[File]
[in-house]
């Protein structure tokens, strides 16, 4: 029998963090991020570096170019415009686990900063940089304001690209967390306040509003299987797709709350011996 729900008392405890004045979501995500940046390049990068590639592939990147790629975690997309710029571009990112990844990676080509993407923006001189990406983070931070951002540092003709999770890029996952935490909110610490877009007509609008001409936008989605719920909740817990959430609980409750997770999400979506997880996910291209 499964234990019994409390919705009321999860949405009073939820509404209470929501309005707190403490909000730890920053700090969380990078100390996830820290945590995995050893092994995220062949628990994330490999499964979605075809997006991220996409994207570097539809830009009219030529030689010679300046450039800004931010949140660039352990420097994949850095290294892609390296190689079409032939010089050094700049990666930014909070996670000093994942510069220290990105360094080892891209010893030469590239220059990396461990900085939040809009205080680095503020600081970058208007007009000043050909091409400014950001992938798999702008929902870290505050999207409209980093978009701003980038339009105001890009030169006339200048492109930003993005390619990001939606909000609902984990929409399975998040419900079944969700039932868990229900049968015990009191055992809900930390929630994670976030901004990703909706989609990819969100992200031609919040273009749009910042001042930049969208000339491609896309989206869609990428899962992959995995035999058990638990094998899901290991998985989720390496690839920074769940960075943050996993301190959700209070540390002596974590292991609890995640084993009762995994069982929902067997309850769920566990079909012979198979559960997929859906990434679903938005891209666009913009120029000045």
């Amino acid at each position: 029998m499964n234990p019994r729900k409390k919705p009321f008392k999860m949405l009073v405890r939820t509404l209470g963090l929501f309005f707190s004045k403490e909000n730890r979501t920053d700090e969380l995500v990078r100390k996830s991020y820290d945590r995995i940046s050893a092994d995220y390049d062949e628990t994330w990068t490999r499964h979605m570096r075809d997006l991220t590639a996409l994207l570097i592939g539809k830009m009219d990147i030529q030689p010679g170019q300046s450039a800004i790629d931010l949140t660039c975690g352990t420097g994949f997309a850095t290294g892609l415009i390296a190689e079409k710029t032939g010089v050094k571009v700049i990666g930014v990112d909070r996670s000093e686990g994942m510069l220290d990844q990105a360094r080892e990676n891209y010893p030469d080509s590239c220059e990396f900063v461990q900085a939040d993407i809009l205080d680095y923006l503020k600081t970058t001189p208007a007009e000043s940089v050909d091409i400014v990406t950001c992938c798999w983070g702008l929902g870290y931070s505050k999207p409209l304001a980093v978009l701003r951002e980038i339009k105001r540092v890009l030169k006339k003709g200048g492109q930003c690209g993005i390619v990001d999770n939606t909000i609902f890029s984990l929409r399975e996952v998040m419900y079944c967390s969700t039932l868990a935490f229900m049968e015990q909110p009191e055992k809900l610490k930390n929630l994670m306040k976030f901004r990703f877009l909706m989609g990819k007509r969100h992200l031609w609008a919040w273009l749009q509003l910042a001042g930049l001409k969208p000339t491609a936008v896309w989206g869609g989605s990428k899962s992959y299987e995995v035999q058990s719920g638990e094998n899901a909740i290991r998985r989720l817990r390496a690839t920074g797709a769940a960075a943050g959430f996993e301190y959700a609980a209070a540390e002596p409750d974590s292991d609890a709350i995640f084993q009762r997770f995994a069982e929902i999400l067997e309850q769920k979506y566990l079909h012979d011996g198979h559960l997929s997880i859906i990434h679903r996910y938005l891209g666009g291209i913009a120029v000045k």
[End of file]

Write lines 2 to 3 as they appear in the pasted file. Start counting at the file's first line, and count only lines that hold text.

């Protein structure tokens, strides 16, 4: 029998963090991020570096170019415009686990900063940089304001690209967390306040509003299987797709709350011996 729900008392405890004045979501995500940046390049990068590639592939990147790629975690997309710029571009990112990844990676080509993407923006001189990406983070931070951002540092003709999770890029996952935490909110610490877009007509609008001409936008989605719920909740817990959430609980409750997770999400979506997880996910291209 499964234990019994409390919705009321999860949405009073939820509404209470929501309005707190403490909000730890920053700090969380990078100390996830820290945590995995050893092994995220062949628990994330490999499964979605075809997006991220996409994207570097539809830009009219030529030689010679300046450039800004931010949140660039352990420097994949850095290294892609390296190689079409032939010089050094700049990666930014909070996670000093994942510069220290990105360094080892891209010893030469590239220059990396461990900085939040809009205080680095503020600081970058208007007009000043050909091409400014950001992938798999702008929902870290505050999207409209980093978009701003980038339009105001890009030169006339200048492109930003993005390619990001939606909000609902984990929409399975998040419900079944969700039932868990229900049968015990009191055992809900930390929630994670976030901004990703909706989609990819969100992200031609919040273009749009910042001042930049969208000339491609896309989206869609990428899962992959995995035999058990638990094998899901290991998985989720390496690839920074769940960075943050996993301190959700209070540390002596974590292991609890995640084993009762995994069982929902067997309850769920566990079909012979198979559960997929859906990434679903938005891209666009913009120029000045």
């Amino acid at each position: 029998m499964n234990p019994r729900k409390k919705p009321f008392k999860m949405l009073v405890r939820t509404l209470g963090l929501f309005f707190s004045k403490e909000n730890r979501t920053d700090e969380l995500v990078r100390k996830s991020y820290d945590r995995i940046s050893a092994d995220y390049d062949e628990t994330w990068t490999r499964h979605m570096r075809d997006l991220t590639a996409l994207l570097i592939g539809k830009m009219d990147i030529q030689p010679g170019q300046s450039a800004i790629d931010l949140t660039c975690g352990t420097g994949f997309a850095t290294g892609l415009i390296a190689e079409k710029t032939g010089v050094k571009v700049i990666g930014v990112d909070r996670s000093e686990g994942m510069l220290d990844q990105a360094r080892e990676n891209y010893p030469d080509s590239c220059e990396f900063v461990q900085a939040d993407i809009l205080d680095y923006l503020k600081t970058t001189p208007a007009e000043s940089v050909d091409i400014v990406t950001c992938c798999w983070g702008l929902g870290y931070s505050k999207p409209l304001a980093v978009l701003r951002e980038i339009k105001r540092v890009l030169k006339k003709g200048g492109q930003c690209g993005i390619v990001d999770n939606t909000i609902f890029s984990l929409r399975e996952v998040m419900y079944c967390s969700t039932l868990a935490f229900m049968e015990q909110p009191e055992k809900l610490k930390n929630l994670m306040k976030f901004r990703f877009l909706m989609g990819k007509r969100h992200l031609w609008a919040w273009l749009q509003l910042a001042g930049l001409k969208p000339t491609a936008v896309w989206g869609g989605s990428k899962s992959y299987e995995v035999q058990s719920g638990e094998n899901a909740i290991r998985r989720l817990r390496a690839t920074g797709a769940a960075a943050g959430f996993e301190y959700a609980a209070a540390e002596p409750d974590s292991d609890a709350i995640f084993q009762r997770f995994a069982e929902i999400l067997e309850q769920k979506y566990l079909h012979d011996g198979h559960l997929s997880i859906i990434h679903r996910y938005l891209g666009g291209i913009a120029v000045k």